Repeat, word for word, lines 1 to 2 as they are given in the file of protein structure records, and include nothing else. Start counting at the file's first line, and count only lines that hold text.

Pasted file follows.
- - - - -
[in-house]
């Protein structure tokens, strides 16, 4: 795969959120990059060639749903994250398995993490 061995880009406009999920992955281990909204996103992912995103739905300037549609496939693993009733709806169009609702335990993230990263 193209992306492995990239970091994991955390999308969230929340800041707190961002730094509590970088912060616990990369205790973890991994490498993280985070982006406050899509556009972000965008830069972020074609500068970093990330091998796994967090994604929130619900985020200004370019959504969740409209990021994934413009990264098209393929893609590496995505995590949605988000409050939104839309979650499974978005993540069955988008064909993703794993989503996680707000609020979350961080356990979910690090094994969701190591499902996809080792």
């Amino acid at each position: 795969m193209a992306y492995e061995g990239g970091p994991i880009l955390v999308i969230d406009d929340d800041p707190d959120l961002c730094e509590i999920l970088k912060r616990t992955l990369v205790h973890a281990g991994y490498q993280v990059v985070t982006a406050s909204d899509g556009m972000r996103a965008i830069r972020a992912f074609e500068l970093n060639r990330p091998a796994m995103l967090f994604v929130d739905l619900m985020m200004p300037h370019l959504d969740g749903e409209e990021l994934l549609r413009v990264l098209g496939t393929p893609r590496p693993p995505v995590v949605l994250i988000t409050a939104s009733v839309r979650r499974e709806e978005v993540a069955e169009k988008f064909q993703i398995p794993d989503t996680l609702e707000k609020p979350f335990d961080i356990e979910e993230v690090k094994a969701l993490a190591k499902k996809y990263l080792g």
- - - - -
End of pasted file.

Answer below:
[in-house]
């Protein structure tokens, strides 16, 4: 795969959120990059060639749903994250398995993490 061995880009406009999920992955281990909204996103992912995103739905300037549609496939693993009733709806169009609702335990993230990263 193209992306492995990239970091994991955390999308969230929340800041707190961002730094509590970088912060616990990369205790973890991994490498993280985070982006406050899509556009972000965008830069972020074609500068970093990330091998796994967090994604929130619900985020200004370019959504969740409209990021994934413009990264098209393929893609590496995505995590949605988000409050939104839309979650499974978005993540069955988008064909993703794993989503996680707000609020979350961080356990979910690090094994969701190591499902996809080792």